A Common Method? Distributed Creativity in Composition and/as Practice Research

Redhead, L. 2018. A Common Method? Distributed Creativity in Composition and/as Practice Research. In: L Redhead and R Glover, eds. Collaborative and Distributed Processes in Contemporary Music-Making. Newcastle: Cambridge Scholars, pp. 27-44. ISBN 978-1-5275-1398-3 [Book Section]

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Abstract or Description

This chapter examines compositional agency, practice research, and collaboration in some recent projects. It employs a socio-semiotic model, derived from Actor Network Theory (ANT) and similar to that taken by Rosalind Krauss in her exploration of Sculpture in the Expanded Field, to demonstrate and explore the collaborative and other relationships in these projects. This reflection intends to show how the multiple roles that I, and others, enact in collaborative projects overlap, and considers which relationships and contexts have been most fruitful to my practice research. I have worked as a composer in all of these situations, although my research as a whole also comprises “traditional” (written) research and performance, which also intersect with these projects. While the labels “musicologist”, “composer”, “performer”, or “improviser” might easily be applied to individuals at various points during the projects described, this chapter contends that these describe aspects of those individuals at a particular time, but should not necessarily be used to divide the practices of individuals into discrete sets of activity. This observation has implications for the expectations of individuals when they collaborate, as I will discuss.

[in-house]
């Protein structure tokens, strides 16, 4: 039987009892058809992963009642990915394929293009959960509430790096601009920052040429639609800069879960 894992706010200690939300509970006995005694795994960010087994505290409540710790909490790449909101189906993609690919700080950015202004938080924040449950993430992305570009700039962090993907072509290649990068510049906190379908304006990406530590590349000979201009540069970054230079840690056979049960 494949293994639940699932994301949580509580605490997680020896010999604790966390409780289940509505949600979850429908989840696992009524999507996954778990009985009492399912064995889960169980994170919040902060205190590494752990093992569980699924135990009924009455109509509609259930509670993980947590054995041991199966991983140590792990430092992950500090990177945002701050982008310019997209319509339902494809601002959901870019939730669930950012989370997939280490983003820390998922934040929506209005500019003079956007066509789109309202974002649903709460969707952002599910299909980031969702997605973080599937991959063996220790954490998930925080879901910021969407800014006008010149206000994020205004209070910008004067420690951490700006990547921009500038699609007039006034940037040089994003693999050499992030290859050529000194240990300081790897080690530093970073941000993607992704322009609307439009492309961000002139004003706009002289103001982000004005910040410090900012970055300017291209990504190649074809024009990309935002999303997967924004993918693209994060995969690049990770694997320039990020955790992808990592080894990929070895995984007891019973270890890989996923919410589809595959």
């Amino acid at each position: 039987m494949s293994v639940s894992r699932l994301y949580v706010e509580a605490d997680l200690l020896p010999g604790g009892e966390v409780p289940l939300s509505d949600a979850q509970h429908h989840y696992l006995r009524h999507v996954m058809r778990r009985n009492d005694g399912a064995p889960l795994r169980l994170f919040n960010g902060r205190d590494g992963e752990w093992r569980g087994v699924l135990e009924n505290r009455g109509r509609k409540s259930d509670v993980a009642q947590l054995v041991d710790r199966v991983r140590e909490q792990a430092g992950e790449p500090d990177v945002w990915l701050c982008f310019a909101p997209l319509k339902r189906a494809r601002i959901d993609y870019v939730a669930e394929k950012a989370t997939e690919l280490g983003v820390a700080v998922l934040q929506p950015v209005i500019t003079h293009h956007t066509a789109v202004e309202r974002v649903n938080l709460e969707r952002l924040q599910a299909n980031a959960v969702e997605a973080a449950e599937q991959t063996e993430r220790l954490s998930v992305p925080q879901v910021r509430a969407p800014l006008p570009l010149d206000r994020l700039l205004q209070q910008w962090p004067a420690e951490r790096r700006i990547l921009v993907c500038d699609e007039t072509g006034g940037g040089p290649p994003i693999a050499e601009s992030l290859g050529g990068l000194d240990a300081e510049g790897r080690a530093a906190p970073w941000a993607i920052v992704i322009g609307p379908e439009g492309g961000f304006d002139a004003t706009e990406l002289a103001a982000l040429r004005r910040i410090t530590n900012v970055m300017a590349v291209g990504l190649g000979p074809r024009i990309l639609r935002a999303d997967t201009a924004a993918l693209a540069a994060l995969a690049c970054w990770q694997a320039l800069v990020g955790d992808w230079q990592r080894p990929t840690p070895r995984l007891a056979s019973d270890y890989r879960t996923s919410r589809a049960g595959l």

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1 October 2018Published

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Date Deposited:

15 Oct 2018 14:51

Last Modified:

29 Apr 2020 16:55



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